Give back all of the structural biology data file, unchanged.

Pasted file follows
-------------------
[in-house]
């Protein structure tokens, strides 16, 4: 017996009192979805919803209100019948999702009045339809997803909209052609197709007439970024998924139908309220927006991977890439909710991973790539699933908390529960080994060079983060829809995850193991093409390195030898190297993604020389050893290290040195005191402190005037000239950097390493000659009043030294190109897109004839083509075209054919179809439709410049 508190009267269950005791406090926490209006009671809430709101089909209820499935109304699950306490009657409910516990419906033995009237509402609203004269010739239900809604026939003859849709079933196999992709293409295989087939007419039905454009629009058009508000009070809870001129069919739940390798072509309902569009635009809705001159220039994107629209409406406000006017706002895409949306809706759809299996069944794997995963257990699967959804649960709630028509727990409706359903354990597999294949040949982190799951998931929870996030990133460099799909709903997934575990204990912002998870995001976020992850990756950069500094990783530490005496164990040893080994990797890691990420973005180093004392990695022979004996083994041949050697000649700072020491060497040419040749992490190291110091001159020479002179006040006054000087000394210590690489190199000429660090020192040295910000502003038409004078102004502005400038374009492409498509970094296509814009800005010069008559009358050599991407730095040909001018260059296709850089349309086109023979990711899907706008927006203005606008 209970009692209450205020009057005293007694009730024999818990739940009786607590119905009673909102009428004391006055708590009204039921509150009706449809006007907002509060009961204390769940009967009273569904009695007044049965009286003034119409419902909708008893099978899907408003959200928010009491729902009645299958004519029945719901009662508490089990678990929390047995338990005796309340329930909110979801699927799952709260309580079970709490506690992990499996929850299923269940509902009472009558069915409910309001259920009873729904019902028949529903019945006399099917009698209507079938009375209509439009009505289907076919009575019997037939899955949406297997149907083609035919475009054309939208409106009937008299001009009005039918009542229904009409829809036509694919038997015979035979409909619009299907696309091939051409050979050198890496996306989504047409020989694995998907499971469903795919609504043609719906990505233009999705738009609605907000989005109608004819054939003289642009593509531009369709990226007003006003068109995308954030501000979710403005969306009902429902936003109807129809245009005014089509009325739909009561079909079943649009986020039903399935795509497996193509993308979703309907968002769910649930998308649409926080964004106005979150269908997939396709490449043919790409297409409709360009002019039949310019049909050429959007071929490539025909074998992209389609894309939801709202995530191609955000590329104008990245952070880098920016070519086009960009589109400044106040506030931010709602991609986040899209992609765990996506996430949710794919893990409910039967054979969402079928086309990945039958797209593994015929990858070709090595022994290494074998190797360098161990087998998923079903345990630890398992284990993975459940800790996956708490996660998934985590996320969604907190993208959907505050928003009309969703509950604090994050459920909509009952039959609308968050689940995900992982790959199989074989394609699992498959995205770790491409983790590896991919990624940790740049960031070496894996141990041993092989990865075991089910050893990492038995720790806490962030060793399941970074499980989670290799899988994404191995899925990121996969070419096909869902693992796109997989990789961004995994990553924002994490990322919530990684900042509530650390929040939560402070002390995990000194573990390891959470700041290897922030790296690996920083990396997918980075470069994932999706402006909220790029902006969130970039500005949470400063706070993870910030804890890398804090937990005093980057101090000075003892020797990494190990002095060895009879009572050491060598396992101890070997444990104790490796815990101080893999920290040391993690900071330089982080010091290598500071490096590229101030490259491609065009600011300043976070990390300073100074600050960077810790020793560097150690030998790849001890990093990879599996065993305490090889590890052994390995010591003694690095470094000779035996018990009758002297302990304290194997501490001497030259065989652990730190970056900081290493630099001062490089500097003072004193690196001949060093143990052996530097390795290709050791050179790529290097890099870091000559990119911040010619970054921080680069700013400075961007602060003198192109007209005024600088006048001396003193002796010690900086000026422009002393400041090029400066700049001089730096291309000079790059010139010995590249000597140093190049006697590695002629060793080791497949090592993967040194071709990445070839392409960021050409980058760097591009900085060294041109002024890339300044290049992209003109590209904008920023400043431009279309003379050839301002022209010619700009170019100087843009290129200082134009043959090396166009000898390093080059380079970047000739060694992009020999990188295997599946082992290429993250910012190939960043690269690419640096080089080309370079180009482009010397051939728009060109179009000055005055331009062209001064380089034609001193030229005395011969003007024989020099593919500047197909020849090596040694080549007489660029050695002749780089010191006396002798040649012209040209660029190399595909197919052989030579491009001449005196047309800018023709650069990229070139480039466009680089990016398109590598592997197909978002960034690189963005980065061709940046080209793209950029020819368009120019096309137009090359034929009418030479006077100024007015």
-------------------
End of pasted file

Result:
[in-house]
């Protein structure tokens, strides 16, 4: 017996009192979805919803209100019948999702009045339809997803909209052609197709007439970024998924139908309220927006991977890439909710991973790539699933908390529960080994060079983060829809995850193991093409390195030898190297993604020389050893290290040195005191402190005037000239950097390493000659009043030294190109897109004839083509075209054919179809439709410049 508190009267269950005791406090926490209006009671809430709101089909209820499935109304699950306490009657409910516990419906033995009237509402609203004269010739239900809604026939003859849709079933196999992709293409295989087939007419039905454009629009058009508000009070809870001129069919739940390798072509309902569009635009809705001159220039994107629209409406406000006017706002895409949306809706759809299996069944794997995963257990699967959804649960709630028509727990409706359903354990597999294949040949982190799951998931929870996030990133460099799909709903997934575990204990912002998870995001976020992850990756950069500094990783530490005496164990040893080994990797890691990420973005180093004392990695022979004996083994041949050697000649700072020491060497040419040749992490190291110091001159020479002179006040006054000087000394210590690489190199000429660090020192040295910000502003038409004078102004502005400038374009492409498509970094296509814009800005010069008559009358050599991407730095040909001018260059296709850089349309086109023979990711899907706008927006203005606008 209970009692209450205020009057005293007694009730024999818990739940009786607590119905009673909102009428004391006055708590009204039921509150009706449809006007907002509060009961204390769940009967009273569904009695007044049965009286003034119409419902909708008893099978899907408003959200928010009491729902009645299958004519029945719901009662508490089990678990929390047995338990005796309340329930909110979801699927799952709260309580079970709490506690992990499996929850299923269940509902009472009558069915409910309001259920009873729904019902028949529903019945006399099917009698209507079938009375209509439009009505289907076919009575019997037939899955949406297997149907083609035919475009054309939208409106009937008299001009009005039918009542229904009409829809036509694919038997015979035979409909619009299907696309091939051409050979050198890496996306989504047409020989694995998907499971469903795919609504043609719906990505233009999705738009609605907000989005109608004819054939003289642009593509531009369709990226007003006003068109995308954030501000979710403005969306009902429902936003109807129809245009005014089509009325739909009561079909079943649009986020039903399935795509497996193509993308979703309907968002769910649930998308649409926080964004106005979150269908997939396709490449043919790409297409409709360009002019039949310019049909050429959007071929490539025909074998992209389609894309939801709202995530191609955000590329104008990245952070880098920016070519086009960009589109400044106040506030931010709602991609986040899209992609765990996506996430949710794919893990409910039967054979969402079928086309990945039958797209593994015929990858070709090595022994290494074998190797360098161990087998998923079903345990630890398992284990993975459940800790996956708490996660998934985590996320969604907190993208959907505050928003009309969703509950604090994050459920909509009952039959609308968050689940995900992982790959199989074989394609699992498959995205770790491409983790590896991919990624940790740049960031070496894996141990041993092989990865075991089910050893990492038995720790806490962030060793399941970074499980989670290799899988994404191995899925990121996969070419096909869902693992796109997989990789961004995994990553924002994490990322919530990684900042509530650390929040939560402070002390995990000194573990390891959470700041290897922030790296690996920083990396997918980075470069994932999706402006909220790029902006969130970039500005949470400063706070993870910030804890890398804090937990005093980057101090000075003892020797990494190990002095060895009879009572050491060598396992101890070997444990104790490796815990101080893999920290040391993690900071330089982080010091290598500071490096590229101030490259491609065009600011300043976070990390300073100074600050960077810790020793560097150690030998790849001890990093990879599996065993305490090889590890052994390995010591003694690095470094000779035996018990009758002297302990304290194997501490001497030259065989652990730190970056900081290493630099001062490089500097003072004193690196001949060093143990052996530097390795290709050791050179790529290097890099870091000559990119911040010619970054921080680069700013400075961007602060003198192109007209005024600088006048001396003193002796010690900086000026422009002393400041090029400066700049001089730096291309000079790059010139010995590249000597140093190049006697590695002629060793080791497949090592993967040194071709990445070839392409960021050409980058760097591009900085060294041109002024890339300044290049992209003109590209904008920023400043431009279309003379050839301002022209010619700009170019100087843009290129200082134009043959090396166009000898390093080059380079970047000739060694992009020999990188295997599946082992290429993250910012190939960043690269690419640096080089080309370079180009482009010397051939728009060109179009000055005055331009062209001064380089034609001193030229005395011969003007024989020099593919500047197909020849090596040694080549007489660029050695002749780089010191006396002798040649012209040209660029190399595909197919052989030579491009001449005196047309800018023709650069990229070139480039466009680089990016398109590598592997197909978002960034690189963005980065061709940046080209793209950029020819368009120019096309137009090359034929009418030479006077100024007015």